Moisture, Mulch and Water Wisdom!
Every day is a school day and today I’ve been researching some facts with regards to becoming more water wise! Did you know that we use about two-thirds of our household water on our gardens during the warmer seasons?
Although we’ve had loads of rain, I do have my fingers crossed for a lovely dry and warm summer and there are a few things we can all bear in mind when planting during the Spring which will hopefully save some water in the Summer and benefit our gardens at the same time.
Using large containers can help as they hold more soil and more water
A good quality compost will encourage even water absorption, check out our specially formulated compost here
Adding mulch when planting will really help to keep the soil and the roots damp for longer
Planters manufactured using non-absorbent materials means the water will ideally be absorbed by the compost and plant, check out our planters here
Grow some drought tolerant plants that will survive with less water like our Cordyline and Erysimum
Using saucers underneath planters can really help to catch water and stop it from just running away
Planting in Spring and Autumn is the perfect time for most shrubs as this is when the ground is usually damp
Avoid watering your lawn if possible, the rain can usually cover this for you
As we all know water butts are a great idea to save rainwater for another day. Rainwater is preferred by all plants especially acidic plants such as Rhododendrons as it is slightly acidic. Rainwater is soft water, free of chemicals and salts yet contains some natural feed derived from organic matter from rooftops and also has some low levels of nitrate plant food too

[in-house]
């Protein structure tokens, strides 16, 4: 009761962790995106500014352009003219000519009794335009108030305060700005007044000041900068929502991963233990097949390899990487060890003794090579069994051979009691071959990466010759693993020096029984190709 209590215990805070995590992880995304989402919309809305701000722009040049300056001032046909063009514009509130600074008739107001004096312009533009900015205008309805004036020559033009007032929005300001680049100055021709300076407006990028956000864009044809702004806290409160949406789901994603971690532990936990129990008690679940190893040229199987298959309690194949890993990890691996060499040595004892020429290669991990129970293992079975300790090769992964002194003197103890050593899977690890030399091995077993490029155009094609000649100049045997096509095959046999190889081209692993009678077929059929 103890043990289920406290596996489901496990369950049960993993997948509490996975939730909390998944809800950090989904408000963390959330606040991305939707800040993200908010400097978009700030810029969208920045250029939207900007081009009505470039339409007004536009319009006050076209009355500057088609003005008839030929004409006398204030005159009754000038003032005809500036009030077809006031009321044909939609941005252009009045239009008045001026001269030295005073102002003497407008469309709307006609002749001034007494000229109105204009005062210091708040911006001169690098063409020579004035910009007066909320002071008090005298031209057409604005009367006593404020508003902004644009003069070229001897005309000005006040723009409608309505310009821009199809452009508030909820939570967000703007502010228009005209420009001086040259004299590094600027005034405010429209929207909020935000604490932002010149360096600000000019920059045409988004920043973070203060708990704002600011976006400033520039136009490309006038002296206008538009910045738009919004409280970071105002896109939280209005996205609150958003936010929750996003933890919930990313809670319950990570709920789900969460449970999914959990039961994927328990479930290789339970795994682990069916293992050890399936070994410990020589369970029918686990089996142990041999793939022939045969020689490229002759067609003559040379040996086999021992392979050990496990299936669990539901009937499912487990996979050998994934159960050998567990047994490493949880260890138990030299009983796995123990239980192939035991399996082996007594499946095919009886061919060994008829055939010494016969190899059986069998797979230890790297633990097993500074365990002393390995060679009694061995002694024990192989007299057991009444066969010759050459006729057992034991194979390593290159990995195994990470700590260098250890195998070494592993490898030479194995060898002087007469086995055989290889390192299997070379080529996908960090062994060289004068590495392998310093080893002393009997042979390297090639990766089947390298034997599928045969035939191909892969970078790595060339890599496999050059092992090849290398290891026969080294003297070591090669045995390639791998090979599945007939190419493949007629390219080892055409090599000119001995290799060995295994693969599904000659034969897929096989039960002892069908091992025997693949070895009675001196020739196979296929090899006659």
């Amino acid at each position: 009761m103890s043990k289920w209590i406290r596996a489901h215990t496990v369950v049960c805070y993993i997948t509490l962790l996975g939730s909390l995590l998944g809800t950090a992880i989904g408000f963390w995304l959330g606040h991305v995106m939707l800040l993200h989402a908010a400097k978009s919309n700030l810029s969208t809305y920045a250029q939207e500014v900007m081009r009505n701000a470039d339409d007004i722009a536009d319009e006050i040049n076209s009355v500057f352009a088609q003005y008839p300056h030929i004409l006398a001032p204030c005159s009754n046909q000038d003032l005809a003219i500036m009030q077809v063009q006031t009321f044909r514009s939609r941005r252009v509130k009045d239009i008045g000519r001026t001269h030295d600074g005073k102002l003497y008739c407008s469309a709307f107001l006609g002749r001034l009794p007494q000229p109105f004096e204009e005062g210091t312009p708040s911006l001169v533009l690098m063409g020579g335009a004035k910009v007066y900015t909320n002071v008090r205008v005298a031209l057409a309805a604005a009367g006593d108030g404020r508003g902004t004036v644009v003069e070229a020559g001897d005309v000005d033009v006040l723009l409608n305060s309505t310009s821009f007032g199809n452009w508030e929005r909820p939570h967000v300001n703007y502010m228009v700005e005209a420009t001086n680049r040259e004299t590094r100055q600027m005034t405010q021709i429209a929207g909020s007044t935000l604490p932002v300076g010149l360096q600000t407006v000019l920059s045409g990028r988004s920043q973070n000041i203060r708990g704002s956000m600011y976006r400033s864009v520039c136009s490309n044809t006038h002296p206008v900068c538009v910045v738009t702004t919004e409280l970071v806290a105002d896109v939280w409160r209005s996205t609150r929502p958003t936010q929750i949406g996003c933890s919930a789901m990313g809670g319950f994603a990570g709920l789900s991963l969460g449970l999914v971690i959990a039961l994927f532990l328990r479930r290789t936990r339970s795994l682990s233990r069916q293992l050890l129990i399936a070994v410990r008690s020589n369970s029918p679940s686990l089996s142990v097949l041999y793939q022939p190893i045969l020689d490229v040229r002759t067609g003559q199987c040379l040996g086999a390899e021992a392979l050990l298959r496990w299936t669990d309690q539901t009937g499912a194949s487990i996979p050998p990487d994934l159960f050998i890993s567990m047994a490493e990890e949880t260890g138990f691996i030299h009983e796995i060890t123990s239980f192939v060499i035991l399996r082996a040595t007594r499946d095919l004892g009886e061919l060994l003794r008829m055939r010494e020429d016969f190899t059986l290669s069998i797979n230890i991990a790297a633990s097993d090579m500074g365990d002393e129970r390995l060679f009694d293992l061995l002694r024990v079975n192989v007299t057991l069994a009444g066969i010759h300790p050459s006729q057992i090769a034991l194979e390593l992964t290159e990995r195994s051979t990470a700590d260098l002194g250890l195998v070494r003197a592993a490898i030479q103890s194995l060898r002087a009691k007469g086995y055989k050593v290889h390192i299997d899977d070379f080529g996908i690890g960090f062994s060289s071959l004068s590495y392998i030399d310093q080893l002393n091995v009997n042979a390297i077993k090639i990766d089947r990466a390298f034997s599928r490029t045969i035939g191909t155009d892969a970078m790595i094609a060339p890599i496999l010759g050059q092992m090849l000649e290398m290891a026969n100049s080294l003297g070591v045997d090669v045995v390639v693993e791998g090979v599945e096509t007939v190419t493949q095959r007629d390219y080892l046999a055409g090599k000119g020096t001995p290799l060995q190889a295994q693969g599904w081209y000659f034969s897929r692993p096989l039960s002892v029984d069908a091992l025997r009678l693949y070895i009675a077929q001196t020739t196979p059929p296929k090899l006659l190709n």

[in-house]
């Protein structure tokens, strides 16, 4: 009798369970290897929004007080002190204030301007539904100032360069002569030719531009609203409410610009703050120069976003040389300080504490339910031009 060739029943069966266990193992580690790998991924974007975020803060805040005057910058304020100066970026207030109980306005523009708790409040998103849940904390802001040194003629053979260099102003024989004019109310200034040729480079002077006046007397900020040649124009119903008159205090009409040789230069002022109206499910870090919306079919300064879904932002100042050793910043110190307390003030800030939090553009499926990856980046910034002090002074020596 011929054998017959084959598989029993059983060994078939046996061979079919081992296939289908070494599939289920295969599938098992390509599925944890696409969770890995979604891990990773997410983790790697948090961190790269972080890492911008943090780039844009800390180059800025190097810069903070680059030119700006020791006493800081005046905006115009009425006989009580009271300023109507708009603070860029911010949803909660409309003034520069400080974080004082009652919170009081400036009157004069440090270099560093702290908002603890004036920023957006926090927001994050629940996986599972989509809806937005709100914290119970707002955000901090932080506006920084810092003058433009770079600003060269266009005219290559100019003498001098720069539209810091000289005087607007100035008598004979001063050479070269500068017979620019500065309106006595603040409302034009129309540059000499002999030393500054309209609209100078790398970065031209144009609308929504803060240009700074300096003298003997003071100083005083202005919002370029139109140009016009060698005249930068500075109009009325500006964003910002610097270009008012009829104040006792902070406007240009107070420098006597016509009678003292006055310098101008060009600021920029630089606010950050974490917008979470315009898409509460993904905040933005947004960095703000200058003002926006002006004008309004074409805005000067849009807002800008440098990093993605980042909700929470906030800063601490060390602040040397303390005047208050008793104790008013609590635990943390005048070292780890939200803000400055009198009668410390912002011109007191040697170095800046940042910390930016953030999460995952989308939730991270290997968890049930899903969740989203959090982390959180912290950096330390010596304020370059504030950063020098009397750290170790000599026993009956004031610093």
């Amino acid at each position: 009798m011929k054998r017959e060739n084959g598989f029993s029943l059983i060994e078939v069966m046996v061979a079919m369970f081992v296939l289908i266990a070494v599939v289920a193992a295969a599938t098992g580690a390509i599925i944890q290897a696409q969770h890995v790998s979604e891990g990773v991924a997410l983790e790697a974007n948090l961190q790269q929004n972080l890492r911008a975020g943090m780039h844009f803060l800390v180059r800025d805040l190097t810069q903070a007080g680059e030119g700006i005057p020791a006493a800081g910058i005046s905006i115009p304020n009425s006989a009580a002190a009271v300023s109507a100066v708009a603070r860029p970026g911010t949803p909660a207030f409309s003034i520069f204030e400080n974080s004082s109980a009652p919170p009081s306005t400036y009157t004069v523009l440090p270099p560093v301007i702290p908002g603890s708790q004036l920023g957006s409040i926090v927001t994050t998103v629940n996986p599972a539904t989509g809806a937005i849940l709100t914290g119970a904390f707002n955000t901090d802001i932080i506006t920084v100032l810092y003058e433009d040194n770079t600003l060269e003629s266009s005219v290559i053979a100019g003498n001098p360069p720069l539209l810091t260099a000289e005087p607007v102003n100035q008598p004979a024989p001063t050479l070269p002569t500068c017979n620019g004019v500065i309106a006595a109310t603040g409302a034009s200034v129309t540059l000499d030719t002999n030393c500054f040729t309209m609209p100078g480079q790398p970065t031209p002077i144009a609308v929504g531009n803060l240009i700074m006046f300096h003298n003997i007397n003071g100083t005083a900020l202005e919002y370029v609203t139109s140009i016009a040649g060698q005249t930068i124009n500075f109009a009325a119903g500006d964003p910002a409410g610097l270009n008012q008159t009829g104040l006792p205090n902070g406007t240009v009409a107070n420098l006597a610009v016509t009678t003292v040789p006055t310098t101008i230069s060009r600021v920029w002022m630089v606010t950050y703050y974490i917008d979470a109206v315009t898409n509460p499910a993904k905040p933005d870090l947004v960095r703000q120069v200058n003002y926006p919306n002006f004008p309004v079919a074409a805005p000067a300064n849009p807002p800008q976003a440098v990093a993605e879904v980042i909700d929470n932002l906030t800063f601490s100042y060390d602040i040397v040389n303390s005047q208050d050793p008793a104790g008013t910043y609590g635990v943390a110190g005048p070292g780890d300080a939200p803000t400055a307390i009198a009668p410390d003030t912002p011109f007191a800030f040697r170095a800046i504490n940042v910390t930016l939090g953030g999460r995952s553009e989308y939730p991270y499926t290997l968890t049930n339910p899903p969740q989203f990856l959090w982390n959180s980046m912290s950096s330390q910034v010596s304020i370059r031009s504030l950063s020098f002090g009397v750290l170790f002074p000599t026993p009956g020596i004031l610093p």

Recycling water when you have a bath or do the washing up is a great idea in the summer and the compost is very clever as it filters out the not so tasty soapy bits! Don’t store used bath or dishwater though as it can go very smelly and avoid watering the leaves of plants as some of your favourite bath soaps and potions could damage them.
Keeping weed growth to a minimum as they will use available water your garden has. – It won’t hurt to have a ‘wild patch’ in your garden containing dandelion or rosebay willow herb as these are loved by pollinating insects but remove before they set seed.
When you are growing trees in your lawn it’s a good idea to chop away the grass to form a 60cm radius from around the stems of trees applying a 5cm thick mulch of bark or grass clippings higher at the edge and lower around the trunk which helps to trap in moisture and supress further weed growth.
I enjoyed having this little re-cap lesson and I will certainly be taking these ideas on board as it’s a win win for us and the environment.
Lindsey (Customer Service)